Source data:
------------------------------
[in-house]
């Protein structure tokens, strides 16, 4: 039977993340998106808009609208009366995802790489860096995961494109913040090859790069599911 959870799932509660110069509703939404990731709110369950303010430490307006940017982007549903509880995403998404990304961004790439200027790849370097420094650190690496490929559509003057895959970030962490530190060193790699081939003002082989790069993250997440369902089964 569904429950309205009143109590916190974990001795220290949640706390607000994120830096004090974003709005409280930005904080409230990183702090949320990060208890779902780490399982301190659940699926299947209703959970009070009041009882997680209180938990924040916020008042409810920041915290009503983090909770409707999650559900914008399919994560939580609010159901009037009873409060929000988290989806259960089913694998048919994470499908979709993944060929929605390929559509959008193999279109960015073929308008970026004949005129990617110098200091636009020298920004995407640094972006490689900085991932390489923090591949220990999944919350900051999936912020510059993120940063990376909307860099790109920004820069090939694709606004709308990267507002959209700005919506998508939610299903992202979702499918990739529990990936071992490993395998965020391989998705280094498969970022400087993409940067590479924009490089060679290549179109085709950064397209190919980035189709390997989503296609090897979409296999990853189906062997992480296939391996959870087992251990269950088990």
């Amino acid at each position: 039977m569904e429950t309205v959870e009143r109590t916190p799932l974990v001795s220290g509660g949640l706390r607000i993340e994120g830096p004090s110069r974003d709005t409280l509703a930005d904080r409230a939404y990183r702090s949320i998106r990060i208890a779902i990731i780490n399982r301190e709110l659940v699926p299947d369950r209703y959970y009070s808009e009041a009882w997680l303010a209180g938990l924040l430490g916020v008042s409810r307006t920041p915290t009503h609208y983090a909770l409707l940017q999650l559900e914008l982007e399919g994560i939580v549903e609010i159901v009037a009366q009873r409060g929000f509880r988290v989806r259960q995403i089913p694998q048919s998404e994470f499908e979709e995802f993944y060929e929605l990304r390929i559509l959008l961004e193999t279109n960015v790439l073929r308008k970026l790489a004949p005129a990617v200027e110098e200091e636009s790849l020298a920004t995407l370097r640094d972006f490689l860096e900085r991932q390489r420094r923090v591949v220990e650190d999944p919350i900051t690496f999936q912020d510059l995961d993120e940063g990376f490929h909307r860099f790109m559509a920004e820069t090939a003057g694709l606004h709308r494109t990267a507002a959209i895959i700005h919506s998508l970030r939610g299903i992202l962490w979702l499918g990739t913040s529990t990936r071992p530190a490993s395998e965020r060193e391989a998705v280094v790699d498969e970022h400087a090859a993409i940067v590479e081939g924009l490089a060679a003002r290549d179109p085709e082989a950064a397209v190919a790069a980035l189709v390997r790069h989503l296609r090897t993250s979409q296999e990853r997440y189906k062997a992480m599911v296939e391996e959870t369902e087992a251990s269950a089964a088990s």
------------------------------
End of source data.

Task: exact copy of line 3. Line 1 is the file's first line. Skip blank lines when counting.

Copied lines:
């Amino acid at each position: 039977m569904e429950t309205v959870e009143r109590t916190p799932l974990v001795s220290g509660g949640l706390r607000i993340e994120g830096p004090s110069r974003d709005t409280l509703a930005d904080r409230a939404y990183r702090s949320i998106r990060i208890a779902i990731i780490n399982r301190e709110l659940v699926p299947d369950r209703y959970y009070s808009e009041a009882w997680l303010a209180g938990l924040l430490g916020v008042s409810r307006t920041p915290t009503h609208y983090a909770l409707l940017q999650l559900e914008l982007e399919g994560i939580v549903e609010i159901v009037a009366q009873r409060g929000f509880r988290v989806r259960q995403i089913p694998q048919s998404e994470f499908e979709e995802f993944y060929e929605l990304r390929i559509l959008l961004e193999t279109n960015v790439l073929r308008k970026l790489a004949p005129a990617v200027e110098e200091e636009s790849l020298a920004t995407l370097r640094d972006f490689l860096e900085r991932q390489r420094r923090v591949v220990e650190d999944p919350i900051t690496f999936q912020d510059l995961d993120e940063g990376f490929h909307r860099f790109m559509a920004e820069t090939a003057g694709l606004h709308r494109t990267a507002a959209i895959i700005h919506s998508l970030r939610g299903i992202l962490w979702l499918g990739t913040s529990t990936r071992p530190a490993s395998e965020r060193e391989a998705v280094v790699d498969e970022h400087a090859a993409i940067v590479e081939g924009l490089a060679a003002r290549d179109p085709e082989a950064a397209v190919a790069a980035l189709v390997r790069h989503l296609r090897t993250s979409q296999e990853r997440y189906k062997a992480m599911v296939e391996e959870t369902e087992a251990s269950a089964a088990s």